So… we bought a house.

It’s a long story, starting with an idea which didn’t work out, progressing via choosing a high school for Jessica, and culminating in a decision to look at places in Fish Hoek. Budget : under or slightly over a million. Which is pretty much entry level in Cape Town at the time of writing.

So I phoned all the agents in the area (or at least the ones I could find on the web) — later found out that the agents in FH work together in a strange way, unlike the agents I know. Not that that matters, Major Kim phoned back, took us to see four places. The first was great but in need of attention, the next two were too small, and Tanya didn’t like the other one at all. So we put a very low offer in on the first place.

And got it, after a round of negotiations… for a little under a mil. So when you hear reports of the property market in downswing — we pretty much started it :-)

So now we have… one fixer upper, in Fish Hoek, close to everything (except the liquor store, but that’s Fish Hoek for you).

John M. Browning, American Gunmaker

Book Review

I didn’t know of the existence of this book until I saw it for sale on BidOrBuy. Now, everyone who likes guns (should) know who John Browning was, but I don’t know how many people actually realise the impact this man had on the development of firearms in general.

The story starts with Jonathan Browning, JMB’s father, who moved to Salt Lake as part of the great Mormon migration (because of religious persecution) in 1847. He, too, was a gunmaker, and this is where JMB and (some of) his brothers got started (they were 22 siblings in all). The book follows JMB’s life, describing not only his well-known frequent trips to Winchester, but also the less well-known two year period where he did missionary work as required by the Mormon church (It seems that JMB’s religion was no deeper than required by society, he didn’t have time for anything but designing guns, good ones). The story ends, as we know it must, in Belgium, where JMB died, in his son’s office at Fabrique Nationale.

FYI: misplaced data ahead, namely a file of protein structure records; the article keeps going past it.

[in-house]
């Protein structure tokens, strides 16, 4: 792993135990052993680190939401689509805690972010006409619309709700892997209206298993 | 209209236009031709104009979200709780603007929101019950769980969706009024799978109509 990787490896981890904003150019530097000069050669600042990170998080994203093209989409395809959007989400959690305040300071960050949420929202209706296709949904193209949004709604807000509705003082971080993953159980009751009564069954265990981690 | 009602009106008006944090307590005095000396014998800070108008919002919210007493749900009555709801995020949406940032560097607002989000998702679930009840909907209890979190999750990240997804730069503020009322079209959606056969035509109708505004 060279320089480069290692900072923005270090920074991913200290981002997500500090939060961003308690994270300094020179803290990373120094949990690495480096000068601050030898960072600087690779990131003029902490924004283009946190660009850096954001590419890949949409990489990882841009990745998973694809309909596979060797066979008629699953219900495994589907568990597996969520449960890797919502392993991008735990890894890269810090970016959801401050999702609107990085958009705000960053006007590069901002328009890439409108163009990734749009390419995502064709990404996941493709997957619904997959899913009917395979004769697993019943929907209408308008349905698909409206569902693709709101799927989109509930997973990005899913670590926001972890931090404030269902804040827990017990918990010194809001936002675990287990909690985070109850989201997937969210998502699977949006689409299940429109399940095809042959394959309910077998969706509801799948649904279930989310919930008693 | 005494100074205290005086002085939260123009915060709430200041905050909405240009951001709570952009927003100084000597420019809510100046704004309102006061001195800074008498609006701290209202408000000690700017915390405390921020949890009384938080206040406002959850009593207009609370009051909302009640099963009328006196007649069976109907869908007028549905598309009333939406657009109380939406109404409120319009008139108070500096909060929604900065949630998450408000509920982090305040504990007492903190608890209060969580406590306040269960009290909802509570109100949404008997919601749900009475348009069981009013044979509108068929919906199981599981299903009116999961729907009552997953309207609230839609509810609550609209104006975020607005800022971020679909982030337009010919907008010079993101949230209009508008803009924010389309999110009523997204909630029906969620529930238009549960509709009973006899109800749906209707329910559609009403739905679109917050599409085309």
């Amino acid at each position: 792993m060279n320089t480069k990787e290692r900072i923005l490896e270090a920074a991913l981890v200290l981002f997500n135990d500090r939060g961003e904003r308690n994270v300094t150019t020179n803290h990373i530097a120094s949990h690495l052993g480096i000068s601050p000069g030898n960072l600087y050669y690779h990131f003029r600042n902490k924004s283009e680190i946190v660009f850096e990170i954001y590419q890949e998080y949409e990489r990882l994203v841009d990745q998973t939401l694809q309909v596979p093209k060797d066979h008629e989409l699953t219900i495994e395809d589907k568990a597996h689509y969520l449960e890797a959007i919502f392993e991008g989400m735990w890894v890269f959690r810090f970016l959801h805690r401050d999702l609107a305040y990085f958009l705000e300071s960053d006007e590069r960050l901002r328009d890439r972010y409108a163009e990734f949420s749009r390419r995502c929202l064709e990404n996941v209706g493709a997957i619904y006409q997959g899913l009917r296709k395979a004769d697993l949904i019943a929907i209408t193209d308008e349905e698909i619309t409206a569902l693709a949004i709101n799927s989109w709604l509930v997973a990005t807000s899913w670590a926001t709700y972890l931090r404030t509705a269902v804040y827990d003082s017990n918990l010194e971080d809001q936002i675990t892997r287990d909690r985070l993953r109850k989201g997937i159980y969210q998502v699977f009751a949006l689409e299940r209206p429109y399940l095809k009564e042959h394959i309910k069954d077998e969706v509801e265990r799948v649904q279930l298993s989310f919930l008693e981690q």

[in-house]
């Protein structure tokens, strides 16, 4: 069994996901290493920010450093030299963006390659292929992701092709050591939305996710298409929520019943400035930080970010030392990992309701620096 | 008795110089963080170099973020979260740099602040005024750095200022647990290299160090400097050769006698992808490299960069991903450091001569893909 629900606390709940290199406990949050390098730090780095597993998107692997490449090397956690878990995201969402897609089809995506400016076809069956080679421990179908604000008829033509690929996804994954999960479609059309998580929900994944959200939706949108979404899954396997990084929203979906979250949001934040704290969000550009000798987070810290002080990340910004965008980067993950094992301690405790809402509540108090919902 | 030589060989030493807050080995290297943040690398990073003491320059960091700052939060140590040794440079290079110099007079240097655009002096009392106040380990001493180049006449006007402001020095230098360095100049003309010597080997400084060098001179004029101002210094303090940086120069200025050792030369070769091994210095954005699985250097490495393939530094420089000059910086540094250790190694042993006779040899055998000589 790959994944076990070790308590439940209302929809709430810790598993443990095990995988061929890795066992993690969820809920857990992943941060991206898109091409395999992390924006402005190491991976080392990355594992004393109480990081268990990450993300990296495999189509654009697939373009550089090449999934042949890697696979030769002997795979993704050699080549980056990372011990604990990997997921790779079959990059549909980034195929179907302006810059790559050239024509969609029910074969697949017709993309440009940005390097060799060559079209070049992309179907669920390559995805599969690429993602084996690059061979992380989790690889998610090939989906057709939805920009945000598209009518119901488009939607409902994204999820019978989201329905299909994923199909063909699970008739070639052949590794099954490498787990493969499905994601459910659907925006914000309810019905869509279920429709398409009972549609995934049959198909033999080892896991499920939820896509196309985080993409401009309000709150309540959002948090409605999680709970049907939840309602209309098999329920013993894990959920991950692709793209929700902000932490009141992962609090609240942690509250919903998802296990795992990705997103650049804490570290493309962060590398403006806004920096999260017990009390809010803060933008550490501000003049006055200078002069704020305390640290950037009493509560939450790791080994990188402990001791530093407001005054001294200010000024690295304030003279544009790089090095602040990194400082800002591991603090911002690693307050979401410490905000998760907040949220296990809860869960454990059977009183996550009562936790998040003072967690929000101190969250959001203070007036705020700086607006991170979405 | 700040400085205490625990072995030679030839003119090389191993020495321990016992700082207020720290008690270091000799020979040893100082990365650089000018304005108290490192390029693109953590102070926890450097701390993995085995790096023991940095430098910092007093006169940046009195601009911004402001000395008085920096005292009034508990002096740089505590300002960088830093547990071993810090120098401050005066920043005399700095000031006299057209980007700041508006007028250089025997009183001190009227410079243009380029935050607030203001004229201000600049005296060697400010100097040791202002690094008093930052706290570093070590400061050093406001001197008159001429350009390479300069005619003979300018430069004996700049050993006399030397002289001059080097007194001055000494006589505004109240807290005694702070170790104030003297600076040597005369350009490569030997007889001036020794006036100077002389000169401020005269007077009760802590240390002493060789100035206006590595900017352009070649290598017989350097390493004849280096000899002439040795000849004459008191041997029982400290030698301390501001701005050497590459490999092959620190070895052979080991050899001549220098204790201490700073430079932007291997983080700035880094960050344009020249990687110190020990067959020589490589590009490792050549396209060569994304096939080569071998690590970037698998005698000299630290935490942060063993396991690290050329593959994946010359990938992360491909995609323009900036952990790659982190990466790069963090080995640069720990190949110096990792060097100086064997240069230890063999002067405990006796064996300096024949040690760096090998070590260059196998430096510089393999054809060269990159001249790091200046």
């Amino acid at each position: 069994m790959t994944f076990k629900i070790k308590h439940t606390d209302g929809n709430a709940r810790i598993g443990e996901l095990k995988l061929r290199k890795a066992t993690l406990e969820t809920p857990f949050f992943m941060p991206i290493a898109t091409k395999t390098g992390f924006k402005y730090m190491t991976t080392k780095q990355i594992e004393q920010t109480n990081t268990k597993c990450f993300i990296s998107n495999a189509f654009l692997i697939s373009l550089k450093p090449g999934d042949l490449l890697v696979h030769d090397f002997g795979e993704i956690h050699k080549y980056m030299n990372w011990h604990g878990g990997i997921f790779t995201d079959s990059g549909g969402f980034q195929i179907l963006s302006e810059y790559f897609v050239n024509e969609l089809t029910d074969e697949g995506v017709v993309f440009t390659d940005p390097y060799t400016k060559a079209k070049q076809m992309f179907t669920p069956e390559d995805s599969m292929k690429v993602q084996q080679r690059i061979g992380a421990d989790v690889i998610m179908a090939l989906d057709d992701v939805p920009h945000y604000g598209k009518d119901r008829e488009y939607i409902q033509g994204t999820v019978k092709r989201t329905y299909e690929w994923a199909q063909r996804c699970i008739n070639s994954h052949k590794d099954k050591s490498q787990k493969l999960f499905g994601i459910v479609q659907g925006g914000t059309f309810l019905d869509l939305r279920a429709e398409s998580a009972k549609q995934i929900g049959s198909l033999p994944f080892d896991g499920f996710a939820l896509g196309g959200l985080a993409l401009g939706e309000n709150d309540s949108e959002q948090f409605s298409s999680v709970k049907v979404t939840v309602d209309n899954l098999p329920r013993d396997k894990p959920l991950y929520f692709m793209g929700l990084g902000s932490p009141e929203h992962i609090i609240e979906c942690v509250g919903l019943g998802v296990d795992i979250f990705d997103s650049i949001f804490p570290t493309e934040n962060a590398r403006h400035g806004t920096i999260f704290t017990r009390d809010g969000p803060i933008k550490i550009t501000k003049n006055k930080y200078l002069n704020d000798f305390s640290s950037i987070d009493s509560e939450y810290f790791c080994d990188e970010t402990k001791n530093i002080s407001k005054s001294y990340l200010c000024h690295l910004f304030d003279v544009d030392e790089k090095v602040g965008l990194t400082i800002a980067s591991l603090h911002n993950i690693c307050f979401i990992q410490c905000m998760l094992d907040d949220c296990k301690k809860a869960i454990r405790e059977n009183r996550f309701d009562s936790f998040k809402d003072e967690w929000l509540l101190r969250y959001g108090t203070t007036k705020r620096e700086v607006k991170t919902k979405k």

The book gives extra insight into the familiar stories (the salesman from Winchester, the shotgun Winchester didn’t want), but it also contains a lot of new (to me) material. There’s also a lot of background information which recaptures the era and gives a better understanding of how things were and why things happened the way they did.

“I wonder from time to time,” John once confessed to one of his sons, “whether we are headed in the right direction. For instance, we are making guns that shoot farther, harder, faster, and calling it progress.” He shrugged, “If just getting farther and farther from your starting place is progress, I suppose the meaning we usually give to the word is correct. But if we limit the meaning to movement towards a destination where the most pleasure and satisfaction are to be found, then this progress we brag about is just a crazy, blind racing past the things we are looking for — and haven’t the sense to recognise. And,” he grinned, “in the matter of guns, that makes me crazier than most.”

Recommended to anyone with any interest whatsoever in JMB.

John M. Browning, American Gunmaker, by John Browning and Curt Gentry. Amazon is currently out of stock, but Midway does show stock. Or use your google-fu.